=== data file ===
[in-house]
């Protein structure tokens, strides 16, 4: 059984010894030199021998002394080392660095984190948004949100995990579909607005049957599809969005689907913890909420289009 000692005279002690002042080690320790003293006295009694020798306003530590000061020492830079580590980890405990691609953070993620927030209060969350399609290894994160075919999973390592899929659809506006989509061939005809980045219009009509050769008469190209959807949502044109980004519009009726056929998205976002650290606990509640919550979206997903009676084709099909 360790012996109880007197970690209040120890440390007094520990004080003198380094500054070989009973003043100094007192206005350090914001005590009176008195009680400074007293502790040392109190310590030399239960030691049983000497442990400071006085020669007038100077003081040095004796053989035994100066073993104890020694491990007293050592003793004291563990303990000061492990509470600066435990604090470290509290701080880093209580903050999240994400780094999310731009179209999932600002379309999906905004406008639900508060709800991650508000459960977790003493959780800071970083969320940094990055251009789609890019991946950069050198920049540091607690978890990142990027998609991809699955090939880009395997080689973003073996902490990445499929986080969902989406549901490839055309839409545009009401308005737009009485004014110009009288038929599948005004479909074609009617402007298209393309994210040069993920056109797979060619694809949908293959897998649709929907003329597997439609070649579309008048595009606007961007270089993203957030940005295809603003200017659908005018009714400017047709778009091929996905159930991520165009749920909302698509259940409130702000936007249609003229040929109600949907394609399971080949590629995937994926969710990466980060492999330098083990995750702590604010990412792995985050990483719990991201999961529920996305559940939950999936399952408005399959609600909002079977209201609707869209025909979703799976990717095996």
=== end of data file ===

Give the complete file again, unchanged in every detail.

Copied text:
[in-house]
């Protein structure tokens, strides 16, 4: 059984010894030199021998002394080392660095984190948004949100995990579909607005049957599809969005689907913890909420289009 000692005279002690002042080690320790003293006295009694020798306003530590000061020492830079580590980890405990691609953070993620927030209060969350399609290894994160075919999973390592899929659809506006989509061939005809980045219009009509050769008469190209959807949502044109980004519009009726056929998205976002650290606990509640919550979206997903009676084709099909 360790012996109880007197970690209040120890440390007094520990004080003198380094500054070989009973003043100094007192206005350090914001005590009176008195009680400074007293502790040392109190310590030399239960030691049983000497442990400071006085020669007038100077003081040095004796053989035994100066073993104890020694491990007293050592003793004291563990303990000061492990509470600066435990604090470290509290701080880093209580903050999240994400780094999310731009179209999932600002379309999906905004406008639900508060709800991650508000459960977790003493959780800071970083969320940094990055251009789609890019991946950069050198920049540091607690978890990142990027998609991809699955090939880009395997080689973003073996902490990445499929986080969902989406549901490839055309839409545009009401308005737009009485004014110009009288038929599948005004479909074609009617402007298209393309994210040069993920056109797979060619694809949908293959897998649709929907003329597997439609070649579309008048595009606007961007270089993203957030940005295809603003200017659908005018009714400017047709778009091929996905159930991520165009749920909302698509259940409130702000936007249609003229040929109600949907394609399971080949590629995937994926969710990466980060492999330098083990995750702590604010990412792995985050990483719990991201999961529920996305559940939950999936399952408005399959609600909002079977209201609707869209025909979703799976990717095996």